26. Schöttker B, Dösch A, Kraemer D. Severe hepatotoxicity after application of desloratadine and fluconazole. Acta Haematol 2003; 110: 43-44. PubMed Citation  (38 year old woman with lymphoma and bone marrow transplant developed acute serum enzyme elevations 2 days after starting intravenous fluconazole and while on meropenem, desloratadine, allopurinol, ranitidine, larcepam, clemastine and spironolactone [bilirubin 1.2 mg/dL, ALT 871 U/L, Alk P 290 U/L, LDH 5010 U/L], with recovery within 8 days of stopping, resembling ischemic injury more than hepatitis).

  27. Kim H, Bindslev-Jensen C. Reported case of severe hepatotoxicity likely due to fluconazole and not desloratadine. Acta Haematol 2004; 112: 177-8. PubMed Citation  (Letter concerning report by Schottker et al. [2003] arguing that the cause of the injury was fluconazole and not desloratadine, based upon timing and literature).

  28. Su FW, Perumalswami P, Grammer LC. Acute hepatitis and rash to fluconazole. Allergy 2003; 58: 1215-6. PubMed Citation  (39 year old man took 2 doses of fluconazole 1 week apart and developed jaundice, fever and rash with eosinophilia [bilirubin 31.5 mg/dL, ALT 4192 U/L, Alk P 141 U/L], resolved on prednisone within 3 months).

  29. Linnebur SA, Parnes BL. Pulmonary and hepatic toxicity due to nitrofurantoin and fluconazole treatment. Ann Pharmacother 2004; 38: 612-6. PubMed Citation  (73 year old man developed ALT elevations and symptoms of fatigue, 8 weeks after starting fluconazole but also 5 years after starting nitrofurantoin; abnormal tests resolving in 4 weeks of stopping both).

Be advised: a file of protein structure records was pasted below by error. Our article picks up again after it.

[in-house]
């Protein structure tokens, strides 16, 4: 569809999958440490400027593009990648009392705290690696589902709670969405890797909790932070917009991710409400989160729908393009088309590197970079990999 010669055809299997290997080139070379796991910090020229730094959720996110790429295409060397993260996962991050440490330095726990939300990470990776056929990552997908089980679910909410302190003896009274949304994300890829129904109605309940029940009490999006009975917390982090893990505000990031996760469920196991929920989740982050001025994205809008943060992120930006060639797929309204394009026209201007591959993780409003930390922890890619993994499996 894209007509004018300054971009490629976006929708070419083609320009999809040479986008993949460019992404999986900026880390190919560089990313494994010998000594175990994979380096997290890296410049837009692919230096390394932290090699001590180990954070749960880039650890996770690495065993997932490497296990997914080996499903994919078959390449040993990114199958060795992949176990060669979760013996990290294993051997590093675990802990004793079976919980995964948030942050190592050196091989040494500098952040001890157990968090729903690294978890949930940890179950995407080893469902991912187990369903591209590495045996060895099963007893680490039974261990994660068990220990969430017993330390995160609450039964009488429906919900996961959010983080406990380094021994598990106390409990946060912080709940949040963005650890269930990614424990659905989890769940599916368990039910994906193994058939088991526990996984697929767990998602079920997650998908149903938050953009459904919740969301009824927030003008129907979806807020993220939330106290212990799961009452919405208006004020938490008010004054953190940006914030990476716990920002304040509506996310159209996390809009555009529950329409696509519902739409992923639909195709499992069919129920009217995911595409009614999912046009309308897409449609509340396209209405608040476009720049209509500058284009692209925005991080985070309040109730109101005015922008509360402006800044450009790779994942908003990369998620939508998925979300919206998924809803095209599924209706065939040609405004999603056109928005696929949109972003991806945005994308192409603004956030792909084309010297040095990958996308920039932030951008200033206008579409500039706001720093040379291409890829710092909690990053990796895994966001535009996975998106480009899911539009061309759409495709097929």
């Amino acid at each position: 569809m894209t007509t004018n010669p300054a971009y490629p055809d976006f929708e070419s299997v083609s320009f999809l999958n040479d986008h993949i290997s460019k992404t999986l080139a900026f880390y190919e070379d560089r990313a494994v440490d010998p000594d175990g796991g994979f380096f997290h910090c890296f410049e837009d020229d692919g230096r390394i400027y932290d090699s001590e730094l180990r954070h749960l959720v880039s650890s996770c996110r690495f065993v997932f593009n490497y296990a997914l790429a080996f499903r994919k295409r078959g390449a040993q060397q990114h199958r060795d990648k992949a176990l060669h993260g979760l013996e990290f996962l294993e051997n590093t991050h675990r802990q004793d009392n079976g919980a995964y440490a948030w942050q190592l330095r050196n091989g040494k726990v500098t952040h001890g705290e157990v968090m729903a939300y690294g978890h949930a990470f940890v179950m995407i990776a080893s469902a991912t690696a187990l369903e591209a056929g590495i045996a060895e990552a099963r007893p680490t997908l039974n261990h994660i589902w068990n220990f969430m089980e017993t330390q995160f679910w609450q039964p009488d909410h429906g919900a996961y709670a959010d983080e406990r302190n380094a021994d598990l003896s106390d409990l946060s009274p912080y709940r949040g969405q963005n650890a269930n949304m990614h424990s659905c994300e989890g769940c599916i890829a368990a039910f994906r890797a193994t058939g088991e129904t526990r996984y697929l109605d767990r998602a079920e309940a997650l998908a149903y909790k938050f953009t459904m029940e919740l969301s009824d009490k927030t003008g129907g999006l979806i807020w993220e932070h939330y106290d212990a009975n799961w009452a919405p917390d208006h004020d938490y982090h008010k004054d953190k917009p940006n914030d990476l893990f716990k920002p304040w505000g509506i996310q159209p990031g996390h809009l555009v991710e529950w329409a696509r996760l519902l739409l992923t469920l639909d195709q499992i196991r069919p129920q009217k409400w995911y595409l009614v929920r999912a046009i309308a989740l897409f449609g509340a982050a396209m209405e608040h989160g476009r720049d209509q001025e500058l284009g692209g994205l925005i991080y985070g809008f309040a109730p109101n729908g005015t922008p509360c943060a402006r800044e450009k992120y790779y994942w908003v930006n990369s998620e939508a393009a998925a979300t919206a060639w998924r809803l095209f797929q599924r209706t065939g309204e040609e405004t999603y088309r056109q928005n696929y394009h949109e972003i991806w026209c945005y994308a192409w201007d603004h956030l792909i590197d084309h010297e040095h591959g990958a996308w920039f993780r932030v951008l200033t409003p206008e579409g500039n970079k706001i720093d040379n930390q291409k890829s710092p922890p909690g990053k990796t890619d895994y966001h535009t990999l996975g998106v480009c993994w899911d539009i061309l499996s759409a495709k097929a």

30. Wingfield AB, Fernandez-Obregon AC, Wignall FS, Greer DL. Treatment of tinea imbricate: a randomized clinical trial using griseofulvin, terbinafine, itraconazole and fluconazole. Br J Dermatol 2004; 150: 119-26. PubMed Citation  (Randomized trial of four antifungals for 4 weeks for tinea imbricate in 86 patients in New Guinea; griseofulvin and terbinafine were effective; itraconazole and fluconazole were not; only one patient had ALT elevation [3 fold: terbinafine]).

  31. Fischer MA, Winkelmayer WC, Rubin RH, Avorn J. The hepatotoxicity of antifungal medications in bone marrow transplant recipients. Clin Infect Dis 2005; 41: 301-7. PubMed Citation  (Among 438 patients undergoing bone marrow transplantation, 123 developed ALT or AST above 3 times ULN; factors associated with significant increases were liposomal amphotericin [Odds Ratio = 3.8] and fluconazole [2.6], but not standard amphotericin [2.0]).

  32. Wingard J, Leather H. Hepatotoxicity associated with antifungal therapy after bone marrow transplantation. Clin Infect Dis 2005; 41: 308-10. PubMed Citation  (Editorial accompanying article by Fischer et al. [2005] discussing difficulty of diagnosis of drug induced liver disease in patients after bone marrow transplant).

  33. Song J, Deresinski S. Hepatotoxicity of antifungal agents. Curr Opin Investig Drugs 2005; 6: 170-7. PubMed Citation  (Extensive review of hepatotoxicity from antifungals; fluconazole causes ALT elevations greater than 8-fold normal in 1% of patients, but clinically apparent liver injury is rare; 7 cases of self-limited and 4 cases of fatal acute liver disease attributed to fluconazole have been described; onset usually in 10-21 days).